A proposed natural gas pipeline in Alaska moved one step closer to reality at the end of February when the State of Alaska, BP, ConocoPhillips Co., and ExxonMobil agreed on a financing arrangement for the project. Once constructed, the 3,500-mile pipeline would run from the North Slope of Alaska through Alberta, Canada, to Chicago, Illinois.

pipeline map

The proposed natural gas pipeline would start at the North Slope of Alaska and run through Alberta, Canada, and into Chicago, Illinois.
Credit: http://www.gov.state.ak.us/gasline

The natural gas pipeline is believed to be an important key to reducing U.S. gas prices and increasing the country’s energy security and independence. It would also create more than 6,500 jobs and billions of dollars in revenue for schools, roads, and public safety in Alaska, as stated on the State of Alaska’s official Web site.

“The Alaska gas pipeline is about Alaska’s future, but it is also critical to the nation. Alaska is America’s pipeline to energy independence,” said Governor Frank Murkowski.

As part of the financing arrangement, the State of Alaska agreed to revise its tax structure for oil production. The tax revision would offer oil producers a 20 percent investment tax credit, require them to pay a 20 percent tax on all oil profits, and give Alaska a 20 percent equity share in the pipeline. The revision would provide significantly higher oil revenues to Alaska, and at current oil prices, Alaska would receive an additional $1 billion in production tax revenue, according to the State’s Web site.

alaska pipeline

Tony Hayward (Group Managing Director and CEO of Exploration and Production for BP), Frank H. Murkowski (Governor of Alaska), Morris Foster (President of ExxonMobil Production Co.), Jim Mulva (Chairman of the Board and CEO of ConocoPhillips), and Jim Clark (Governor Murkowski’s Chief of Staff) celebrate the financing arrangement they agreed on for the proposed pipeline.
Credit: State of Alaska

“The legislation I am proposing strikes a balance,” said Murkowski. “As governor, I must be mindful of all operators, the smallest to the largest, with an eye on the ultimate goal of a sound economic and investment climate in the State of Alaska.”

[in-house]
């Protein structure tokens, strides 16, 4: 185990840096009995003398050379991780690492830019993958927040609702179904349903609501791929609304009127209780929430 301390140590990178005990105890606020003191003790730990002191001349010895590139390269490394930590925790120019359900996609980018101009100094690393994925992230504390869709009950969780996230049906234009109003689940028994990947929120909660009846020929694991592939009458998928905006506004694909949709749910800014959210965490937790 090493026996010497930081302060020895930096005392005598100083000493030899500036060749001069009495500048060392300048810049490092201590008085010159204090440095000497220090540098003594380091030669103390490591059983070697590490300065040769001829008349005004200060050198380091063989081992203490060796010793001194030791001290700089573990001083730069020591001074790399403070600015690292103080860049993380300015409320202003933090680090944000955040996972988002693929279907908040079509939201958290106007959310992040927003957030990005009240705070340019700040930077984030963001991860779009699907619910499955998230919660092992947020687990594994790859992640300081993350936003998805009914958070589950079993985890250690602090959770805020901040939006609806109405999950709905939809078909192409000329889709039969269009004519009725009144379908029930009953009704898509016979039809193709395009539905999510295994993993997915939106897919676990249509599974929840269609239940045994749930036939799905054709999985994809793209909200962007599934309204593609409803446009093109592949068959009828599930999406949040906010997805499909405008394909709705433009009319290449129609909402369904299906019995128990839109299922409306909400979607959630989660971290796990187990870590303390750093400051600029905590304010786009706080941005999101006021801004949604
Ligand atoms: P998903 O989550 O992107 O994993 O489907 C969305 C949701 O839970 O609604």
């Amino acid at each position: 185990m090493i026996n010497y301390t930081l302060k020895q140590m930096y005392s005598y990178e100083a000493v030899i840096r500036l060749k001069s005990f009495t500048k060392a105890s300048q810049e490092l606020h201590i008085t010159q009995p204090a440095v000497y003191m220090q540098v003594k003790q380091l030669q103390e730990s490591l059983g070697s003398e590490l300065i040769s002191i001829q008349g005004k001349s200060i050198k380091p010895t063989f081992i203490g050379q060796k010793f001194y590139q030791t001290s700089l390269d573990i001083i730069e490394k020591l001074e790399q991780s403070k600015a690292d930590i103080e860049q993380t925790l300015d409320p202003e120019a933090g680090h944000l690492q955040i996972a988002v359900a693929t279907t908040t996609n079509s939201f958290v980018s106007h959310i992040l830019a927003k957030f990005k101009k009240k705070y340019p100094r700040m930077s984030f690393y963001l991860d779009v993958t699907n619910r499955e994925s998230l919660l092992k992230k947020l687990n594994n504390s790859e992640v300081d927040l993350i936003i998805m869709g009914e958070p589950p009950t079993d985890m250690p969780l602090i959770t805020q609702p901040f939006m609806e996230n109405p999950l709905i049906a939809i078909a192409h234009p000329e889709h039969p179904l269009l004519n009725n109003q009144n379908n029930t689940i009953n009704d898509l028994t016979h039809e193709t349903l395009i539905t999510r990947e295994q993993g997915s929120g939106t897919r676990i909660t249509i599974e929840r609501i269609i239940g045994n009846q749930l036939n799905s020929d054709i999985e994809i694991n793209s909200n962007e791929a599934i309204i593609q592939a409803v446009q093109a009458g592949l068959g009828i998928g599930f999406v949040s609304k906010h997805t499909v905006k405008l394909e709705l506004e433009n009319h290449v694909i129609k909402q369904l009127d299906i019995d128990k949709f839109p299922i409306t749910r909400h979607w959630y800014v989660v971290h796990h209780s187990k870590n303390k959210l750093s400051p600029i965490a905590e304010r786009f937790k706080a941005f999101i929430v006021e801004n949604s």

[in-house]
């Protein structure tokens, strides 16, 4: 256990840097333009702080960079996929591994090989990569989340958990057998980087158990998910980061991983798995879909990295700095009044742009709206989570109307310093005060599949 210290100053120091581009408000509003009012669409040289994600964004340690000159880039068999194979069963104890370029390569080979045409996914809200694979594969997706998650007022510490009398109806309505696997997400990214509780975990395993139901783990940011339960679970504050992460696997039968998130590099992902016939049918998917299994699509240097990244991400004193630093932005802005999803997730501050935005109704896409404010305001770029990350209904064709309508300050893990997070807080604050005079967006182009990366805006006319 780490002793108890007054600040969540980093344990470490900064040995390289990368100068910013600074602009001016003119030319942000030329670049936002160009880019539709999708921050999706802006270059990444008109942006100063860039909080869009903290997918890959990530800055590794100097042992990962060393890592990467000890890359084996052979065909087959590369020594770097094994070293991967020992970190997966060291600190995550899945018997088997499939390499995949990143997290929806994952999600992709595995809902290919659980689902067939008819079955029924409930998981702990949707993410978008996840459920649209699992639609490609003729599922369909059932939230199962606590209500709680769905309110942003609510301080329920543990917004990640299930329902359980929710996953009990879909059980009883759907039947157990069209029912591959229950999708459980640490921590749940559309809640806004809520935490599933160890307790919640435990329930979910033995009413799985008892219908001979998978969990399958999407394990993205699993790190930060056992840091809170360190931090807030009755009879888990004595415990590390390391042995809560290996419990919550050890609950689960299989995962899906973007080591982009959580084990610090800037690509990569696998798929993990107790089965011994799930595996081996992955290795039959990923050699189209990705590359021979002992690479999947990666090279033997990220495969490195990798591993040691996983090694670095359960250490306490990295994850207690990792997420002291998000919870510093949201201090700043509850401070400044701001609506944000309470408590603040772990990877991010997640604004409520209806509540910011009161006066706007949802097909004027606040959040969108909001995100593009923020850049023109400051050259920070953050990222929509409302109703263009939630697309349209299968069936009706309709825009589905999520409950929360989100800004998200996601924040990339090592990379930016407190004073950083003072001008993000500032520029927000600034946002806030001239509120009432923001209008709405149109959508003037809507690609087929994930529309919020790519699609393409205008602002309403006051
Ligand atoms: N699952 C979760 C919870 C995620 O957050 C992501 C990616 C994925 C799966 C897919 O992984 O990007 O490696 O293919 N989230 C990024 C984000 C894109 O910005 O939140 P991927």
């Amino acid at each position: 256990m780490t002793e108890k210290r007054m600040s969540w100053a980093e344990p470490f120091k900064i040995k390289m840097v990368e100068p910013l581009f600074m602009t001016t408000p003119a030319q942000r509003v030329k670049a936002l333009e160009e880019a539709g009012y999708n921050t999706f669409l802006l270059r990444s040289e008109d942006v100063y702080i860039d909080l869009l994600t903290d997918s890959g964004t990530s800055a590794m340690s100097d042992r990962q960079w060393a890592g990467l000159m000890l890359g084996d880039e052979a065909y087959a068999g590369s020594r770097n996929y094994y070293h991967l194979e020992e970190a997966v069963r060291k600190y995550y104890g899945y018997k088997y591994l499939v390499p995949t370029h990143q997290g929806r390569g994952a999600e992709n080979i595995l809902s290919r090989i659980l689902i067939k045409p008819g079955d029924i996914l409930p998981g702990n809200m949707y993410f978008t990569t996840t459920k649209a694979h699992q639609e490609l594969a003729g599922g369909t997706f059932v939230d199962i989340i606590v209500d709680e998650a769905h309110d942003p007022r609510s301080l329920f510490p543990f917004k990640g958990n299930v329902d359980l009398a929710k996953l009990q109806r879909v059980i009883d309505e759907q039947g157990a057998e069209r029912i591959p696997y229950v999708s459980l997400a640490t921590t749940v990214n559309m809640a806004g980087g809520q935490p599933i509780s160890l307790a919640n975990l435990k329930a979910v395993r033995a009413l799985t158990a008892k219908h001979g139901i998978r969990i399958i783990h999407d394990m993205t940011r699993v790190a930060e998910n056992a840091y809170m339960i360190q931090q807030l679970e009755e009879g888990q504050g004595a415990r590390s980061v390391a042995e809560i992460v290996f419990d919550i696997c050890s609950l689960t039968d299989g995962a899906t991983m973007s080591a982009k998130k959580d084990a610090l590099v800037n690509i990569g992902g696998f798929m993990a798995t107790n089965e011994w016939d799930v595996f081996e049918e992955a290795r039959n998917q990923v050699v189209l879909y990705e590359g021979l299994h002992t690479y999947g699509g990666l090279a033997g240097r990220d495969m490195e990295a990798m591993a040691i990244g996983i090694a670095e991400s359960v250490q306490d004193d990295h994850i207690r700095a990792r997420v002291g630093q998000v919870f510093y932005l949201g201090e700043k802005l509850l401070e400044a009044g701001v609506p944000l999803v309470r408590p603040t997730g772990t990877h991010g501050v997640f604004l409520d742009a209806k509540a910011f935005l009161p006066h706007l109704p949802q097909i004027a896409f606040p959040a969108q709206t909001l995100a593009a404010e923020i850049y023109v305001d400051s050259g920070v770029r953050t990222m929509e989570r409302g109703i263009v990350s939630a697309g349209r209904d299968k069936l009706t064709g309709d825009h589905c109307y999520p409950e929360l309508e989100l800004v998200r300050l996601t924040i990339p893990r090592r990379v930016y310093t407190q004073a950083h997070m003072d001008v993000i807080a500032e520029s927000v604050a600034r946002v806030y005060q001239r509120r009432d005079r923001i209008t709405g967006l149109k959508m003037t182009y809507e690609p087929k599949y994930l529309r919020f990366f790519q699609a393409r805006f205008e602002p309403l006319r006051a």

Murkowski predicts that the pipeline would move 4 billion cubic feet (cf) of gas per day to the lower forty-eight states beginning in 2014. It is estimated that Alaska has at least 46 trillion cf in proven reserves and that the United States uses about 60 billion cf per day.

“I am very encouraged by these reports that the State of Alaska and the producers have reached an agreement,” U.S. Department of Energy (DOE) Secretary Samuel W. Bodman said. “This is an important step in bringing substantial amounts of Alaska’s natural gas to consumers in the lower forty-eight states, enhancing the diversity of supply that is a cornerstone of our nation’s energy and economic security.”

While the agreement is an integral step, the Alaska legislature needs to approve the pipeline deal and change in tax code, and pipeline proponents still need to secure the right of way through Canada and get authority from the Federal Energy Regulatory Commission for construction and operation. In the meantime, the DOE has been designated as the interim federal coordinator, meaning it is responsible for ensuring that other federal agencies meet obligations to expedite project reviews.

“Alaska’s natural gas is vital to our ability to meet the growing demand for natural gas in the lower forty-eight states,” said Bodman. “It is critical to our nation’s security that we move forward promptly to build the necessary infrastructure and begin production of Alaska North Slope gas.”

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